Did the Economic Stimulus Really Help Ease the Great Recession?

There are three pillars of the conservative economic thought concerning the economic environment that I believe must be addressed in order for us to reconceptualize how we discuss the current economic situation, and especially how we assess the substance of the various policy solutions that have been put forward. 

These three assumptions are the “failure” of the stimulus packages put forth by our government, the necessity of austerity, and the problem of over-regulation. Here, I will address the “failed stimulus”' argument.

In discussing the perceived failure of the stimulus, one needs to take into consideration the conditions in which it was developed and the expectations of its impact. It is true that the Obama administration woefully overestimated the successes of the stimulus. However, the Obama administration’s overly optimistic attitude is somewhat tempered by the informational environment they were in when they made their assumptions.

Assessments made by the Bureau of Economic Analysis, the organization that provides official statistics on economic growth, were consistently undervalued. Initial projections of a contraction of 3.8% in the fourth quarter of 2008 were increased to a 6.3% contraction before finally reporting an 8.9% contraction, a report that was published this year. As Ezra Klein explains, “That makes it one of the worst quarters in American history.”

In formulating their assessments of the impact of the stimulus, the Obama administration was using the best economic evidence available, but evidence that inaccurately described the severity of the crisis. There is a suspicion among policy analysts and pundits that, even if accurate statistics were available, the feasibility of a larger stimulus was quite low. So, perhaps a more aggressive stimulus package would’ve failed less, but it might not have happened anyway. The administration was hamstrung to put forward a stimulus package that could have a substantial economic impact (according to the under-weighted statistics available), but one that was also a viable policy option.

I would argue that a few important things would have been different, had more accurate information been available:

The severity of the crisis would have been made clear (a 9% contraction), which might have provided the political cover needed to pass a broader stimulus;

The official estimates of the impact of the stimulus package would have been tempered (in the event the size of the stimulus did not change);

Better information could have provided avenues for a different approach in how the stimulus would be implemented, perhaps increasing its effectiveness;

Ultimately, both the initial assessments of the crisis and the current assessments of the stimulus are based on the same flawed attitude: that this is a normal recession. The literature on recessions induced by financial crises is rife with statistics that suggest such recessions are characterized by long periods of stagnant growth driven by inertia from substantial debt hangover. Carmen Reinhart and Ken Rogoff, the authors of a study in financial crises, This Time Is Different, offer a sobering assessment, “If the United States follows the norm of recent crises, as it has until now, output may take four years to return to its pre-crisis level.”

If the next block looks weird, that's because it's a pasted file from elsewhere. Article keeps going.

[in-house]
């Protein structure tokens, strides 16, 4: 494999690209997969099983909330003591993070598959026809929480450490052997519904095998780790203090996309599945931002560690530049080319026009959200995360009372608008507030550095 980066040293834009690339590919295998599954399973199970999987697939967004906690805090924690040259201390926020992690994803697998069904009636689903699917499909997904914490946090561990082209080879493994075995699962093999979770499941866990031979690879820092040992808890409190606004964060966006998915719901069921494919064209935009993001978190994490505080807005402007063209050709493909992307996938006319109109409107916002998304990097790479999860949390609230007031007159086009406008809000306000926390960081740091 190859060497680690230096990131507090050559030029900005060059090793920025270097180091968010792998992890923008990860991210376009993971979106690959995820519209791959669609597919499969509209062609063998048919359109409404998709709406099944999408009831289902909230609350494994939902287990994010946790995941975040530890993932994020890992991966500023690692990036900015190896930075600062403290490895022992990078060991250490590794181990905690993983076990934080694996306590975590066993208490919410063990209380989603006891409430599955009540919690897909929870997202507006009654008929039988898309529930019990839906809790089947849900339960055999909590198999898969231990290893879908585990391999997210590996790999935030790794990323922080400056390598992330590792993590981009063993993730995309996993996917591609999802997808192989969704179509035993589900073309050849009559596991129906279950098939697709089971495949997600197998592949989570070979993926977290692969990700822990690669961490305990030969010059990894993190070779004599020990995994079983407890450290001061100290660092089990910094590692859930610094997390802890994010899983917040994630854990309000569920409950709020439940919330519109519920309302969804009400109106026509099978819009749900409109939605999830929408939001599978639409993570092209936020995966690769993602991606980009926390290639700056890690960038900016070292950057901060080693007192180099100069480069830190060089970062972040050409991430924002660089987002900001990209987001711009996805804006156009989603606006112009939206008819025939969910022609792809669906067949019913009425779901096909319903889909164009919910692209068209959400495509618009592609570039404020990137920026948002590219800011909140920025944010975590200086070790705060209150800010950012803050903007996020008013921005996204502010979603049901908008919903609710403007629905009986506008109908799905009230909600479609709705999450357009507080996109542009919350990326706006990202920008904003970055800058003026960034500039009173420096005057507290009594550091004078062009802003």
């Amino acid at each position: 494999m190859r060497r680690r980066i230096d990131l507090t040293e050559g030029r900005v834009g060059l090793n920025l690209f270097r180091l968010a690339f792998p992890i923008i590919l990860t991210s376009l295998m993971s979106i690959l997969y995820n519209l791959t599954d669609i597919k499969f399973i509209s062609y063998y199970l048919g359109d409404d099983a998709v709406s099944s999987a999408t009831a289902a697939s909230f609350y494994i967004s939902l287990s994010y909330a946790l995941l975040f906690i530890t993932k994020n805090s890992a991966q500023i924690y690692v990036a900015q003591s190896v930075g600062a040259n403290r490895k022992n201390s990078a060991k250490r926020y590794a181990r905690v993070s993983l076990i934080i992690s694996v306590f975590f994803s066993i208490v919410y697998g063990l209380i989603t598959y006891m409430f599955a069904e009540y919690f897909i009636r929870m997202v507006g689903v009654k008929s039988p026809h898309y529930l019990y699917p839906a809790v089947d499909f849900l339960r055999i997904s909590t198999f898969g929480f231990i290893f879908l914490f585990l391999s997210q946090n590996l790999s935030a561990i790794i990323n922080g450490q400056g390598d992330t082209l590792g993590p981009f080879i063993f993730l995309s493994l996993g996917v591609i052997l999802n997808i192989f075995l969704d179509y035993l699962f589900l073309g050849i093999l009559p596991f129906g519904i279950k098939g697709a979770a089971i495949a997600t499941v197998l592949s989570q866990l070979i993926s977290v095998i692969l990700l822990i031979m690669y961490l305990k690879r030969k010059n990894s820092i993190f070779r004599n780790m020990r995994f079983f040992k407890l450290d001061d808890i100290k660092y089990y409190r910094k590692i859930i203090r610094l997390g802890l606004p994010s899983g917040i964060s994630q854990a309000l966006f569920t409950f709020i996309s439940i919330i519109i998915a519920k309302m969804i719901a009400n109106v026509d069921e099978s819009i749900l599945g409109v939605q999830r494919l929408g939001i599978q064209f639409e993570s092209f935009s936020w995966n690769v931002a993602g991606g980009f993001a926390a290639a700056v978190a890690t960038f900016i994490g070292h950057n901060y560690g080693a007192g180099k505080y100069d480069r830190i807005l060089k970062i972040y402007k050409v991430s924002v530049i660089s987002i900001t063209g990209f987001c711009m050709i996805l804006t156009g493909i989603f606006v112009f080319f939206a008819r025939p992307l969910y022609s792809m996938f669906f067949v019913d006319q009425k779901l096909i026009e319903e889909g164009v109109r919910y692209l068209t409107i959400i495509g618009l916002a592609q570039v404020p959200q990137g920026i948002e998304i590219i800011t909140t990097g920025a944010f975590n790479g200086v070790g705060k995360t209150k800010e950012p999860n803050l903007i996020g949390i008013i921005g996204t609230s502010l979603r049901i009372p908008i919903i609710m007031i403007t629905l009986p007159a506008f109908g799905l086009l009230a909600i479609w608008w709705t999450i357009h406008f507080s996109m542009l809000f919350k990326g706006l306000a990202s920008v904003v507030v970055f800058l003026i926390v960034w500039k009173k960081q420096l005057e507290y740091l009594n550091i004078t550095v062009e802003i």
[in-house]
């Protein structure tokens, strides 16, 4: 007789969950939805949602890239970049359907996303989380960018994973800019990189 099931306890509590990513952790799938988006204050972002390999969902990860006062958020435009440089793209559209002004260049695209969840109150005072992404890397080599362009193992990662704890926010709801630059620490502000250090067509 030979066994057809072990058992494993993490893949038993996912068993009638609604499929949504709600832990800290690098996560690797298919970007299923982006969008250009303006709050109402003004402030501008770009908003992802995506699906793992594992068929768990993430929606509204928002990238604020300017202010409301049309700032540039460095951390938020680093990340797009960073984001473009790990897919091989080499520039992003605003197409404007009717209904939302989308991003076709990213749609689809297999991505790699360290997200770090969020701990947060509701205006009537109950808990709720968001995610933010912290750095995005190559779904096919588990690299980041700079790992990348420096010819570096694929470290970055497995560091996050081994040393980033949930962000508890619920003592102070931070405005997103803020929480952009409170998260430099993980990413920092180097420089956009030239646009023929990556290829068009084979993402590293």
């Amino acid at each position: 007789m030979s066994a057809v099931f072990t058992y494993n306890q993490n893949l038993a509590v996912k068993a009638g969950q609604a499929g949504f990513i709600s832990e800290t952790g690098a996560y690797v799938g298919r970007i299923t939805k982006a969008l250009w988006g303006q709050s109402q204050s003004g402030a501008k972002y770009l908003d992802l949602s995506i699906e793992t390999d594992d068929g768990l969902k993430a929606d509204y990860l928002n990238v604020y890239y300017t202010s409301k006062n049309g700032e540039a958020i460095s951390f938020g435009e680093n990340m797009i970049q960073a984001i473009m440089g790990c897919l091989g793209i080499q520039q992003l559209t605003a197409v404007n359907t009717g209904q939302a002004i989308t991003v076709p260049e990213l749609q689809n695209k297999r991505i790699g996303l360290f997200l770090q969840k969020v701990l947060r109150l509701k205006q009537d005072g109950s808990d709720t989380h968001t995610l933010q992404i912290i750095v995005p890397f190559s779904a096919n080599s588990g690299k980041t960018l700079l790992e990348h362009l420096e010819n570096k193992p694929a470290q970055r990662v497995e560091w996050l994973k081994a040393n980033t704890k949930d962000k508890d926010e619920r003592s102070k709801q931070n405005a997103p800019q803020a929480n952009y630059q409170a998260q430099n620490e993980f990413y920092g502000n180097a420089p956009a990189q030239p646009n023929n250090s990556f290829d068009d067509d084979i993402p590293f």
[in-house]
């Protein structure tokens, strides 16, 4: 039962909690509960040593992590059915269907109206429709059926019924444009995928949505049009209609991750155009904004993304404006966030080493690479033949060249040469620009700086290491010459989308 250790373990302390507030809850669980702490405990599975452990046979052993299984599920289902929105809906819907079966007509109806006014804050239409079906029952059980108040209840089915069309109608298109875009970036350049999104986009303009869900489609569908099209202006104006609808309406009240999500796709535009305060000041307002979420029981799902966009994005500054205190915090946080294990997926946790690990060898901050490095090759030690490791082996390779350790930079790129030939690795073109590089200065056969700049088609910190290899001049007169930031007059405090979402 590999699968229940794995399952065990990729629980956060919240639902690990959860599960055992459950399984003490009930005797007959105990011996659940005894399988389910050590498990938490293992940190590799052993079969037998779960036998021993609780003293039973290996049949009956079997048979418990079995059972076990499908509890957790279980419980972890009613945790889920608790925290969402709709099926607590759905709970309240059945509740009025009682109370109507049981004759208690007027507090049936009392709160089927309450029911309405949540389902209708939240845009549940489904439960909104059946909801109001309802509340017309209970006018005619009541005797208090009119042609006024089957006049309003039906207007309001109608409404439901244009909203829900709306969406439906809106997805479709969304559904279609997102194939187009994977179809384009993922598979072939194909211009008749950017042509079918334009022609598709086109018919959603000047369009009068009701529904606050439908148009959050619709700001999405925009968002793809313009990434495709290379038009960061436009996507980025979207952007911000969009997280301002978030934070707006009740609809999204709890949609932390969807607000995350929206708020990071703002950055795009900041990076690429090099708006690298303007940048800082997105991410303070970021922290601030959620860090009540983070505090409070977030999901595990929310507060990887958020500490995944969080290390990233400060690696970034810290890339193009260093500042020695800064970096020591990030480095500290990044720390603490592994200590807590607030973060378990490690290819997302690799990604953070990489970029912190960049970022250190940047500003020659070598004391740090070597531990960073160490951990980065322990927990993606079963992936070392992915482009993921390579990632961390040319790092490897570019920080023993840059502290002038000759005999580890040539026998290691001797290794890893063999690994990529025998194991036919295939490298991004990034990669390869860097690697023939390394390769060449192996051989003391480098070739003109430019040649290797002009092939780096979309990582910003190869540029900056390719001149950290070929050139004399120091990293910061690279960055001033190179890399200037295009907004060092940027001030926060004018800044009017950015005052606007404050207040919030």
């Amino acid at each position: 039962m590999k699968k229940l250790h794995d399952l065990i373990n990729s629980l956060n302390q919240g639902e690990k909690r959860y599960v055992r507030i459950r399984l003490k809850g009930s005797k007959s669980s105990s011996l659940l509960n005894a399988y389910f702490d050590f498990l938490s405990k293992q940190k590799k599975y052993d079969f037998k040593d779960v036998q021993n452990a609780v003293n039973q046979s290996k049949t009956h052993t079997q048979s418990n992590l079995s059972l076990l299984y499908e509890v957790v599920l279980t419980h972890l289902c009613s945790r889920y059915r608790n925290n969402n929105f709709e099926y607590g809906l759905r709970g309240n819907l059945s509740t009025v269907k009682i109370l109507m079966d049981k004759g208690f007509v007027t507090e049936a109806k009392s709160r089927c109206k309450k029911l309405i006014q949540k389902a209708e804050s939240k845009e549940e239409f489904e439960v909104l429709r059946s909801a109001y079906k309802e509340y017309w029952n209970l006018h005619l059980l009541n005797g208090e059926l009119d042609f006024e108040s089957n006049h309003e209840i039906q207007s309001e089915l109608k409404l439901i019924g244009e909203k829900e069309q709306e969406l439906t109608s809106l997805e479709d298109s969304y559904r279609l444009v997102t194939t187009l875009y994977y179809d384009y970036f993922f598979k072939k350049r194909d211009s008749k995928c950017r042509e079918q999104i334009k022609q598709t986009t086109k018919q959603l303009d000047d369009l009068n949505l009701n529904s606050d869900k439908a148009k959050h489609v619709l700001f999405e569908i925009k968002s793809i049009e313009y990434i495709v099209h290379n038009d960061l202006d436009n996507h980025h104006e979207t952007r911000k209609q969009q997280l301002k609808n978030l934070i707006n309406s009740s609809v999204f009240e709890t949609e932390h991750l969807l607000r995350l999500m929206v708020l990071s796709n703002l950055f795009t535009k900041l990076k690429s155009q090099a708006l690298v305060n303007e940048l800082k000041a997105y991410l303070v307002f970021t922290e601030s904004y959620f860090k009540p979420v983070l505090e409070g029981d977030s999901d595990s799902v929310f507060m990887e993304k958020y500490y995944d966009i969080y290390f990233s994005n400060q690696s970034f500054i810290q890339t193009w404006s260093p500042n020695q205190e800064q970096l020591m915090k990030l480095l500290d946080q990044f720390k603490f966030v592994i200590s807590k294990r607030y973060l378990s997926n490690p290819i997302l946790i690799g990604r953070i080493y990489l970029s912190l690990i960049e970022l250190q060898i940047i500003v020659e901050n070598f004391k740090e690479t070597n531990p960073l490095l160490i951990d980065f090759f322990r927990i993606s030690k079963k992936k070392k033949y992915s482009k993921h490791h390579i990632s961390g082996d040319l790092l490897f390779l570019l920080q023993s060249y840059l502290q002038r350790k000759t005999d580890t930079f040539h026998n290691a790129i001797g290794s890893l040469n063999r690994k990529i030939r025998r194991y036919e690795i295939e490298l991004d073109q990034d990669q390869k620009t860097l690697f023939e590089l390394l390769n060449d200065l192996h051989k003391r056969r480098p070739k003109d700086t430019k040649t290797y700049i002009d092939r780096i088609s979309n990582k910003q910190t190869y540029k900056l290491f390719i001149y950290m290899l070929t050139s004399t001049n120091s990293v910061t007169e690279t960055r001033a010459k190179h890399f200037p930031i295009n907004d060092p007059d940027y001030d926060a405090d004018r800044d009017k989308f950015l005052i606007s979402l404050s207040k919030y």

So, I will concede that, based on the estimates put forward by the Obama administration in early 2009, the stimulus failed. However, an assessment based on flawed expectations, must itself be flawed. The stimulus was effective as a re-stabilizing force in an economy that had just suffered an historic blow. There is an argument that claims the positive effects were too fleeting and the gains too brief; it should be noted that the stimulus was not structured to achieve “stimulation” beyond a certain point (that is beyond the benefit of infrastructure investments, unemployment benefits and tax cuts, etc). It was meant to provide a boost in the short term. What we know now is that that boost was just enough to recover from negative growth, but not enough to stimulate lasting positive growth.

This kind of failure, that of a deficit of information on a time-sensitive issue, is an all too common failure of policy and one that is hard to remedy. It would be a mistake to confuse this particular failure as an argument against stimulus as a fundamental tool of expansionary economic policy.

Photo Credit: Wikimedia Commons

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Benjamin Byron

Ben is a policy analyst interested in national and foreign affairs. Ben's focus is on international security issues, but he is also very interested in national issues, such as government reform, economic policy, education reform, and technology policy. Ben received a B.A. from Dickinson College in International Studies and a Master's Degree in Public and International Affairs from the University of Pittsburgh. Recently, Ben has been particularly interested in media and technology, specifically with regard to how media and technology affect the relationship between the state and society.

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